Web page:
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Times Up for Misogyny in the Workplace

My first unpaid job started at five years of age, working with my single mother in her direct sales business. I traveled with Ma to her at-home presentations, sales meetings, recruiting interviews, and every other way she showed up in her direct sales business. (Yes, I grew up riding shotgun in a Pink Cadillac.) I learned more about business at Ramada Inn boardrooms, in booths in Perkins restaurants, and around dining room tables of strangers all over the Midwest. I was Chief Washcloth Runner, Product Fulfillment Officer, and Passenger Seat Companion for my mother, and it was nearly the only job I’ve ever held where I didn't experience some form of misogyny.


My first paid job was at my neighborhood McDonald’s at 14 years of age, and the misogyny began right away. Not only was I sexually harassed by the cooks on a regular basis, I was also assaulted in broad daylight one day walking to work in my hideous navy blue polyester uniform. As a child.


Sometimes misogyny is blatant. Like so many women out there, I have rebuffed countless advances, inappropriate jokes, and general grossness by bosses, customers, prospects, and colleagues. (There are rare exceptions, of course, and I continue to hold those men with great regard. I’m talkin’ to you, Dave.)


Professional women walking in the office

However, more often than not, women endure micro-aggressions of misogyny, actions that undercut our authority and our ability to get work done, prohibiting the organization from truly leveraging their greatest talent. Multiple research studies show that women are better leaders, especially in times of crisis, and it's not inconsequential to the bottom line, especially in a rapidly-changing world.


Acts of misogyny can push women out of organizations that otherwise could have enabled them to contribute far more significantly, if only the behavior was more appropriate.


Here are just a few of the micro-aggressions that I've experienced in my career:


  • Having my male counterparts in meetings assume that because I was the only woman in the room, I would be the one to provide the snacks ahead of time and clean up the mess afterward. It was always women who would toss people's Styrofoam coffee cups and crumbly plates in the garbage and put the extra handouts in the recycling bin. Every stinkin’ time.

  • After hearing a suggestion or recommendation I offered, men will often remark in a surprised tone, “That is ACTUALLY a good idea.” Yeah, Sparky, I know it's a good idea. I'm the one who came up with it. {sigh}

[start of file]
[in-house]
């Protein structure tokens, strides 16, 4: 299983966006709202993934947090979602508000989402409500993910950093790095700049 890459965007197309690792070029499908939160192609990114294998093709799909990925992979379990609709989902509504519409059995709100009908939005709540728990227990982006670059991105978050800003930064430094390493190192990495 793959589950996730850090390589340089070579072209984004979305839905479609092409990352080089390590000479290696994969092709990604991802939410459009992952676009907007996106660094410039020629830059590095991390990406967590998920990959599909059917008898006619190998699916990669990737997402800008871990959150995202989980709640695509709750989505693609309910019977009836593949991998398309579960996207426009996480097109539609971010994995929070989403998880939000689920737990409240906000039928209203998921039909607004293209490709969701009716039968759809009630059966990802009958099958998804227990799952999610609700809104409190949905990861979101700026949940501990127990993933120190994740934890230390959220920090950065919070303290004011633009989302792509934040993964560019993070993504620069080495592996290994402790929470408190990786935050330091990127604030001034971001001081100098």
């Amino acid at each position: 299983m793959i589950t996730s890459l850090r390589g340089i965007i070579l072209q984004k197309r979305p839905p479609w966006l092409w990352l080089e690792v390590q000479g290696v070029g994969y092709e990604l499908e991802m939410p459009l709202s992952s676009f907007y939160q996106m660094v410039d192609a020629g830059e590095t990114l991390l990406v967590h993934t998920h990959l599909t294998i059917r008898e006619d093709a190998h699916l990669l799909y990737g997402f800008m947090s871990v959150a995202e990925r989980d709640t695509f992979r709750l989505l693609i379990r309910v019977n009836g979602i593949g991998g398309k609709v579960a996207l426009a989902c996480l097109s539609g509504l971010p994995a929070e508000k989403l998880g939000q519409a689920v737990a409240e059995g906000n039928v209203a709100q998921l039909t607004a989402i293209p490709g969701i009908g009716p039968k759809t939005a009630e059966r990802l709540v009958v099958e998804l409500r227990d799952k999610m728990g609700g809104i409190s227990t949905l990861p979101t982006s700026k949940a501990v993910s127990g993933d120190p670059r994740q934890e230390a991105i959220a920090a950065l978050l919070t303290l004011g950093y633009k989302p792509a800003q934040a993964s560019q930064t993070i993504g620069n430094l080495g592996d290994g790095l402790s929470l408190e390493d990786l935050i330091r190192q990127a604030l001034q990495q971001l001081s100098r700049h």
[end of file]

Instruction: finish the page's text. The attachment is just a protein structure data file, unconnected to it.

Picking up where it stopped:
• Using body language and physical size to subtly intimidate women into submission. After offering an idea in an internal meeting that challenged the status quo, I once had a member of the C-Suite literally get out of his chair, stand next to me with his crotch next to my face, look down at me and say, “I'm not afraid of you.” Ummm, okayyyy. That’s totally normal. Let's just say I wasn't in that role for very much longer.

  • Making the assumption that women are automatically designated notetakers. Somehow our fingers are more able to take notes than our male counterparts. News Flash: Being a woman does not make one a better typist. Last time I checked, women don't type with their ovaries. 

  • Working with organizations that proclaim to value women in the workplace and yet relegate their events and special interest groups (and many others for that matter) to an afterthought, barely funding their activities. At Women in Business events, for example, the coffee budget can often be larger than what they pay the actual experts in the front of the room. It’s infuriating, especially when you’ve earned credentials out the wazoo.


The list goes on and on.


I'm curious, to all of my professional sisters out there: What are the micro-offenses you've endured in your career, simply because you are a woman?


Just as importantly, to my professional brothers: Have you ever observed this kind of misogyny in your workplace, and what did you do about it?


To my gentleman friends in business, especially those in leadership positions, I gently encourage you to consider how you may be unconsciously promoting misogyny in the workplace. Without judgment, shame, or guilt, simply notice what you have done in the past that could have alienated your female colleagues. If you are unsure, ask them. They will appreciate your genuine curiosity, humility, and willingness to grow.


As we close out Women’s History Month, I invite you to make a promise to yourself, your organization, your colleagues, and every woman you know – including that next generation of young girls who are watching you – that you will see PEOPLE around the table instead of men and women.


We've grown beyond this as a culture. One look at the changing landscape of gender identity shows us that the generations to come simply won't tolerate it. I for one am thrilled at the thought of a balanced, fair workplace for ALL.


Let's all vow to do our best to break this systemic habit steeped in the patriarchy and be a part of the solution of the new workplace world where women and every other minority feels free to contribute their gifts and talents to the greatest degree without fear of harassment, recrimination, or diminishment.


I gotta say, that's ACTUALLY a good idea. 😉

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